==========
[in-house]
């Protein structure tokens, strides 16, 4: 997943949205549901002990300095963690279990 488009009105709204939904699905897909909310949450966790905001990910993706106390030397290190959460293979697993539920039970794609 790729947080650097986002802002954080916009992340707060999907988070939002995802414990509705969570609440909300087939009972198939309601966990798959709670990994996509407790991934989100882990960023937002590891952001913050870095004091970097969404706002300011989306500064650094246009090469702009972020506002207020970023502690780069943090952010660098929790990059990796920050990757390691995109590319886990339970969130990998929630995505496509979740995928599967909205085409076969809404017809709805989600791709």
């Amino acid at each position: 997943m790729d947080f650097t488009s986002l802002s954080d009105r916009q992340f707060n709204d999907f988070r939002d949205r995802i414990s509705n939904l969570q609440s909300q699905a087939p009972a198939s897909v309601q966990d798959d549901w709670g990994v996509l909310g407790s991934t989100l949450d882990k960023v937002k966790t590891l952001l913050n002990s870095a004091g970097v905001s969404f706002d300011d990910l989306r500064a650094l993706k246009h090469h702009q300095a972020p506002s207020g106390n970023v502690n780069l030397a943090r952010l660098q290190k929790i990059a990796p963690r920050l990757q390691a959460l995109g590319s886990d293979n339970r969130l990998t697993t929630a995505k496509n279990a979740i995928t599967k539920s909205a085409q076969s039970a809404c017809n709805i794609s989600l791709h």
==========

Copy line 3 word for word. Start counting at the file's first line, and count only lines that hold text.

């Amino acid at each position: 997943m790729d947080f650097t488009s986002l802002s954080d009105r916009q992340f707060n709204d999907f988070r939002d949205r995802i414990s509705n939904l969570q609440s909300q699905a087939p009972a198939s897909v309601q966990d798959d549901w709670g990994v996509l909310g407790s991934t989100l949450d882990k960023v937002k966790t590891l952001l913050n002990s870095a004091g970097v905001s969404f706002d300011d990910l989306r500064a650094l993706k246009h090469h702009q300095a972020p506002s207020g106390n970023v502690n780069l030397a943090r952010l660098q290190k929790i990059a990796p963690r920050l990757q390691a959460l995109g590319s886990d293979n339970r969130l990998t697993t929630a995505k496509n279990a979740i995928t599967k539920s909205a085409q076969s039970a809404c017809n709805i794609s989600l791709h």